Parents tend to be concerned, with good reason, about illicit drugs such as marijuana, cocaine, heroin and alcohol (the most abused drug in the US). However most of them, when asked, indicate that they have never considered the broad variety of perfectly legal substances containing volatile solvents or aerosols — many of them found in almost every household — that can be used to get high by inhalation — known to kids as huffing.
Nor are parents, and consequently their kids, aware that even single or occasional use can be extremely dangerous. Surveys commissioned by the National Institute on Drug Abuse (NIDA) indicate that more than 22 million Americans have used inhalants at least once in their lives, including nearly 16% of eighth-grade students. Most kids start out of curiosity, and try inhalants because these items are readily obtainable without drug connections that are more available to older adolescents and adults.
Common products that can be used to get high include:
- nail polish remover
- lighter fluid
- spray paints
- deodorant and hair sprays
- whipped cream canisters
- cleaning fluids
- paint thinners
and these just scratch the surface. There are hundreds of other products, some sold expressly for the purpose, that can be legally purchased by anyone.
Inhalants can cause heart irregularities and death from cardiac arrest, or by suffocation. Deaths on first use are not uncommon. Chronic use of inhalants can result in damage to the lungs, heart, kidneys, liver and especially the brain, which is still growing and forming neural connections in teens, and is thus extremely susceptible to damage.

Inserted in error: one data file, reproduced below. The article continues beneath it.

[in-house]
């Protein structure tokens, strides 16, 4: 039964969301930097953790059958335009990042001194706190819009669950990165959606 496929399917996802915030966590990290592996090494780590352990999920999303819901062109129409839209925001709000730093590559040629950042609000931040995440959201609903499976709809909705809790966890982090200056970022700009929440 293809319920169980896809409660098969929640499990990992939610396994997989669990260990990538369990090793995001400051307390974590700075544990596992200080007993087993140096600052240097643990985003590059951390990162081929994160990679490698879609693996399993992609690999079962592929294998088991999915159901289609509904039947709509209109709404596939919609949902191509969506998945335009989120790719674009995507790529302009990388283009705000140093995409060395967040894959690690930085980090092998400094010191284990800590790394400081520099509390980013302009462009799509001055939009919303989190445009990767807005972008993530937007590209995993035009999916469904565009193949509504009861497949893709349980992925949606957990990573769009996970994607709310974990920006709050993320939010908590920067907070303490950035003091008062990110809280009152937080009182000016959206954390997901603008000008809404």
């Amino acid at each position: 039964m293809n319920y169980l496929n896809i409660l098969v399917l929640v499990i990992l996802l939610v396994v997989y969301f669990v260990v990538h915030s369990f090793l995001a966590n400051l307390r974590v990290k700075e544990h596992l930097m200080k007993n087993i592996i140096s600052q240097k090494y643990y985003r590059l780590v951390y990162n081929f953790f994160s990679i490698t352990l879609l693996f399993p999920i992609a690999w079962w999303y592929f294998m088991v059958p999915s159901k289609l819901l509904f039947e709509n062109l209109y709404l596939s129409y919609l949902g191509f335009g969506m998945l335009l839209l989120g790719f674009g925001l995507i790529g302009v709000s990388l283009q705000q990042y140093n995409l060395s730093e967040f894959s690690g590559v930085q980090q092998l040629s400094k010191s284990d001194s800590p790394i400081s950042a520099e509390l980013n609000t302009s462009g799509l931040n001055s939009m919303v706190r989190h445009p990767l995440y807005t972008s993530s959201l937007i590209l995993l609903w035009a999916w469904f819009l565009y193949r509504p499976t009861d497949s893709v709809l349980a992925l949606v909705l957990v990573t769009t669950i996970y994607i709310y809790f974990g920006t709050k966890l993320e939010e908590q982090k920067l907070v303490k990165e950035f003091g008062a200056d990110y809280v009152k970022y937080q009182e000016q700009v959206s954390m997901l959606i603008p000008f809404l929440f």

Parents should look for the same sorts of symptoms they would consider worrisome in relation to alcohol or other drugs, especially changes in personality and signs of intoxication, along with discarded aerosol cans, unusual stains on clothing, and respiratory problems. More importantly, perhaps, they should discuss these matters with their kids, who will likely not be hearing the cold hard facts from their peers, nor browsing the Sunrise Detox website. Girls are as likely to abuse inhalants as boys, if not more so at certain ages, so parents should not assume their young ladies are safe.
If it looks as though something may be amiss, the young person should receive a medical exam at minimum. Further treatment is strongly indicated. While inhalants are not addictive in the usual sense, users report that the high is so sudden, and so intense, that they just want to keep coming back for more. Additionally, there will be underlying reasons for their using that should be examined by professionals so that the patient can work through them and reduce his or her desire to shut out reality.
See the NIDA site for further information.